Museum and school of fine arts founded in Philadelphia in 1805. The driving force in the creation of the Pennsylvania Academy of the Fine Arts was Peale, Charles Willson who, a few years earlier, had led the formation of Philadelphia’s first art organization, the short-lived Columbianum Academy. The Pennsylvania Academy’s 71 founders, mostly lawyers and businessmen, decreed that its purpose was to provide opportunities for art instruction and to mount exhibitions in order “to promote the cultivation of the Fine Arts, in the United States of America …” Although the mission of the Academy did not change, the founders neither envisioned nor planned for the highly organized curriculum and the large permanent collection that emerged by the end of the 19th century.

The Academy opened its first building in April 1806. The initial educational approach, based on that of the English Royal Academy, relied on copying from plaster casts of antique sculpture and from paintings on display, many of which were European. While formal classes were decades away, opportunities to draw from a model were often available, and critiques from Academy artists such as ...


Primary Structures  

Doug Singsen

Primary Structures: Younger American and British Sculpture was an exhibition held at the Jewish Museum in New York City from April 27 to June 12, 1966. Curated by Kynaston McShine, it was the second major Minimalist group exhibition after the Wadsworth Atheneum’s 1964 exhibition, Black White + Gray. Primary Structure’s opening attracted many celebrities and was the subject of a lavishly illustrated Life magazine article, while the exhibition’s title gave rise to the use of the term “primary structure” as a description of the reductive geometric sculpture prevalent in the mid-1960s.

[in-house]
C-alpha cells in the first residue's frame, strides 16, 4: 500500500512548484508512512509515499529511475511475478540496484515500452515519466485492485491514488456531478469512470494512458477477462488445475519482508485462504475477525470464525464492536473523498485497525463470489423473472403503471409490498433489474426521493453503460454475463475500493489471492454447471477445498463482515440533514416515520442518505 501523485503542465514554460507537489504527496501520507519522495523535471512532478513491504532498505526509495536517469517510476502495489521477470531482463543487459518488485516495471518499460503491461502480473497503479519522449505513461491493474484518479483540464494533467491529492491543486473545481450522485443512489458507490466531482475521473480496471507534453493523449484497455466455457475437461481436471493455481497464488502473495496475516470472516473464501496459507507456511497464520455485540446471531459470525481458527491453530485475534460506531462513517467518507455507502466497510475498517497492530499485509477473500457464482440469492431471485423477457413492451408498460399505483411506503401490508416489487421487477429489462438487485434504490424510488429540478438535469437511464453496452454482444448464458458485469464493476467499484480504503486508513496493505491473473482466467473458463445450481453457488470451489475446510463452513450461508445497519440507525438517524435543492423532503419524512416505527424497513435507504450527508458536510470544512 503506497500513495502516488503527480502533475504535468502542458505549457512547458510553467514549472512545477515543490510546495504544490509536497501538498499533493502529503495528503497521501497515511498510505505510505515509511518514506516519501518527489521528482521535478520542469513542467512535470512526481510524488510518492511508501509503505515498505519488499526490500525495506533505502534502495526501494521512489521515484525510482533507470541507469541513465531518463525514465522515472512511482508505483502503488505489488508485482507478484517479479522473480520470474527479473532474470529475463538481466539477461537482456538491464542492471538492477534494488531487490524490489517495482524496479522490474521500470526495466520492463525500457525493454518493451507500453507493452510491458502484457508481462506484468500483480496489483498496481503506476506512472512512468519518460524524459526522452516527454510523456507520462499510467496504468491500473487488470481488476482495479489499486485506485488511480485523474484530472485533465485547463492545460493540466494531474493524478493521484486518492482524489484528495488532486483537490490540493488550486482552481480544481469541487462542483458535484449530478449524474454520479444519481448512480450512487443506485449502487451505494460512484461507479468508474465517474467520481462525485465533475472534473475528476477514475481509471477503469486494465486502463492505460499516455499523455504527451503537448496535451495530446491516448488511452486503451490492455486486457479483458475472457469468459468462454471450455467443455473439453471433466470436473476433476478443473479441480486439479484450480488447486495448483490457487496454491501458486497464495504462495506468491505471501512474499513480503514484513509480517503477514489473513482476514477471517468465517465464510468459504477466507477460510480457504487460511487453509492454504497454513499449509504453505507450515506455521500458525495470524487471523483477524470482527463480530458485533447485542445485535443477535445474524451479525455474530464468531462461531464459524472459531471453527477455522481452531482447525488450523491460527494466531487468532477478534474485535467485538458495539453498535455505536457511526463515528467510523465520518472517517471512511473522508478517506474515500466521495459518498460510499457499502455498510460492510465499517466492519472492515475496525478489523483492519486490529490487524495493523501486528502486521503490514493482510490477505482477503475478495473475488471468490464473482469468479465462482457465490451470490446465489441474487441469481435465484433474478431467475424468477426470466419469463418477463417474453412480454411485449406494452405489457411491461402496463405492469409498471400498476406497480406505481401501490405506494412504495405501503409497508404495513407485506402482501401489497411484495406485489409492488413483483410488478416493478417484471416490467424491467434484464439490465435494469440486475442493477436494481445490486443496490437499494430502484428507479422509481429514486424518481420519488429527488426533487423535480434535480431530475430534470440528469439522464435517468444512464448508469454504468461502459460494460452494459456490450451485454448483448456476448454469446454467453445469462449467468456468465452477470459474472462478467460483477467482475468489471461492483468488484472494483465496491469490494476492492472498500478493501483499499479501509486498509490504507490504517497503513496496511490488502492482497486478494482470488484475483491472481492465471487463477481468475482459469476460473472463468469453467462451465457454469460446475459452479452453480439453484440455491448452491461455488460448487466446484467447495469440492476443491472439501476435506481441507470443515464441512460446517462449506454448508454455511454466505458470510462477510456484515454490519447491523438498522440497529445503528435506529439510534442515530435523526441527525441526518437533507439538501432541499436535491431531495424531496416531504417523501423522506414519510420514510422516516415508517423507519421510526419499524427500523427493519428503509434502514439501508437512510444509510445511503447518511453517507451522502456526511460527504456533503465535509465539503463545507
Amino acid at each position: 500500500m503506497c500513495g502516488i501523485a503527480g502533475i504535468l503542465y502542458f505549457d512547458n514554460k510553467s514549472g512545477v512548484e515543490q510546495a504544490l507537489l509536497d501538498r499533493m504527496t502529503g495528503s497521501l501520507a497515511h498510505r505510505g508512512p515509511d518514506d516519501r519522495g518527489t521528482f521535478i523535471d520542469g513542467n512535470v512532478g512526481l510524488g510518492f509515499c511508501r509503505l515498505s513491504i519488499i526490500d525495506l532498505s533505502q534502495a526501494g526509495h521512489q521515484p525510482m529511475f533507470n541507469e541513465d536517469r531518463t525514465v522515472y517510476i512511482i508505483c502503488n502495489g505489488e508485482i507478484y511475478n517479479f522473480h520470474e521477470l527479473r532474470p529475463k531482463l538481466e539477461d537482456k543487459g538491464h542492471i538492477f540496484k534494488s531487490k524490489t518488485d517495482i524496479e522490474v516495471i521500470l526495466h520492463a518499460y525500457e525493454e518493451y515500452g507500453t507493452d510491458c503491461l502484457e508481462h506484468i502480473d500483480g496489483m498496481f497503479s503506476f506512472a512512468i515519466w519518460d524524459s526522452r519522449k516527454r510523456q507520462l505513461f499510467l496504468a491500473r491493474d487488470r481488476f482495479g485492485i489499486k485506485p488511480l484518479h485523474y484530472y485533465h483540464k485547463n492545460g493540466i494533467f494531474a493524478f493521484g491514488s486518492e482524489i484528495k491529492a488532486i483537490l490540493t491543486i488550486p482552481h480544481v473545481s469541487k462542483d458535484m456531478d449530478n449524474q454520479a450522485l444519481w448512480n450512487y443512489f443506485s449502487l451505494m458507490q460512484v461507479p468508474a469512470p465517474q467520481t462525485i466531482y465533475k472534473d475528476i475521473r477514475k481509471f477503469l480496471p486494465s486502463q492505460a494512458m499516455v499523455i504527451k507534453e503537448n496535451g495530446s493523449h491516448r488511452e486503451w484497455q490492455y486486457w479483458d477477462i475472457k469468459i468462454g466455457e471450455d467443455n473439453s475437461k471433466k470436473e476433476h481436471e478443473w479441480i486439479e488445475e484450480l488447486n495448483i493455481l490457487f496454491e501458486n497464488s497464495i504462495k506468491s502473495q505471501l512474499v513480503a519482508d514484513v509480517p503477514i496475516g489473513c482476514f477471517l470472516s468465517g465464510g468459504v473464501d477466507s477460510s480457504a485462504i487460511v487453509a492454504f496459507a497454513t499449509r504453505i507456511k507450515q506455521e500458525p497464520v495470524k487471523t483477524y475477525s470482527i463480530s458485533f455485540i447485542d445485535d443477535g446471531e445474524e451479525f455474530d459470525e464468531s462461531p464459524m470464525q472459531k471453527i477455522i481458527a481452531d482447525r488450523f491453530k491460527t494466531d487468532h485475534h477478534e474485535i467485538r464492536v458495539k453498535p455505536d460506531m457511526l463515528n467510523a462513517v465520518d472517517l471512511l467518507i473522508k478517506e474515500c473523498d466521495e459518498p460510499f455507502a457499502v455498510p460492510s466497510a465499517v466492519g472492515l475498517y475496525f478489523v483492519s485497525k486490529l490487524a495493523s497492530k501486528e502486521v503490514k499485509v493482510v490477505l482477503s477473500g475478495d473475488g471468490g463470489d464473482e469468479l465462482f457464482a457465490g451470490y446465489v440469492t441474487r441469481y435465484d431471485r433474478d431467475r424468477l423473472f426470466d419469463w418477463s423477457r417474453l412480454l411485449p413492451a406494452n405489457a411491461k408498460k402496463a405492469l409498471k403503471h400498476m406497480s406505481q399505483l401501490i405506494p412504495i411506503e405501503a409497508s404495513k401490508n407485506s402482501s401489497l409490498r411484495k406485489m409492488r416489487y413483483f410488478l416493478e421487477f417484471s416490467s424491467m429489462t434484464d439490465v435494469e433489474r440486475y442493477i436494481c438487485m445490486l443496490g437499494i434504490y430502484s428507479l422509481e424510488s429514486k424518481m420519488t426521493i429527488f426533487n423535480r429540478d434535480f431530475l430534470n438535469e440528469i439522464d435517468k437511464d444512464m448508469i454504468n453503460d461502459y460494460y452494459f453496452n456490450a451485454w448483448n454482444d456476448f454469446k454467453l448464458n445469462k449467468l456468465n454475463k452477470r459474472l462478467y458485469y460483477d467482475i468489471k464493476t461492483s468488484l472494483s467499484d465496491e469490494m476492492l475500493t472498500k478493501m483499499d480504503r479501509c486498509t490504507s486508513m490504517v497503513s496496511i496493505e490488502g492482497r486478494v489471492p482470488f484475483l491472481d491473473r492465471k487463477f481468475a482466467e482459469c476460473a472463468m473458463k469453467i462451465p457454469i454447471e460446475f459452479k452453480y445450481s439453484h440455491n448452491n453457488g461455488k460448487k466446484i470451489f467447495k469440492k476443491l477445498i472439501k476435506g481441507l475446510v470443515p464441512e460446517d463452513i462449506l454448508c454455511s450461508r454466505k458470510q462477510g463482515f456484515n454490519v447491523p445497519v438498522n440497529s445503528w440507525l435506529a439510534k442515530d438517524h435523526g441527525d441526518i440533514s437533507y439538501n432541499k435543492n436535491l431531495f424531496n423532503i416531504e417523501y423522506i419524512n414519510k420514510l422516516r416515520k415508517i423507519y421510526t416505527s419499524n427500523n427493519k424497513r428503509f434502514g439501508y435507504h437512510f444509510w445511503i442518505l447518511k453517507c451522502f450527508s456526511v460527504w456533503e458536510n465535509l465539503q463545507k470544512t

The Minimalist artists featured in Primary Structures were Carl Andre, Larry Bell, Walter De Maria, Dan Flavin, Judy Gerowitz (who later changed her name to Judy Chicago), Donald Judd, Sol LeWitt, John McCracken, Robert Morris, and Anne Truitt. Although the Minimalists received the most attention from critics, they were actually a minority within the exhibition, which included a sizeable contingent of asymmetrical, biomorphic or otherwise irregular or non-reductive works....


Society of American Artists  

Saul Zalesch

The Society of American Artists (1877–1906) was the most conspicuous and historically significant of the art organizations that proliferated in New York during the last quarter of the 19th century. It saw itself, and scholars have usually portrayed it, as a liberal challenger to the National Academy of Design. In reality the Society’s birth and operation had little to do with modern conceptions of liberal versus conservative ideals for art but reflected a fundamental American/European split over the way that art progresses and how to educate popular tastes. It was inextricably linked with the interests of members of New York’s traditional cultural elite then defending their leadership against the growing influence bought by the unprecedented wealth of America’s “Robber Barons.”

Although mostly discussed by historians in monographic studies of its more famous members, the Society deserves careful study because the circumstances of its creation, operation, and eventual merger with the National Academy of Design offer richer insights into artists’ attitudes and the complexities of artistic patronage in New York than are usually found in studies of American art of that period....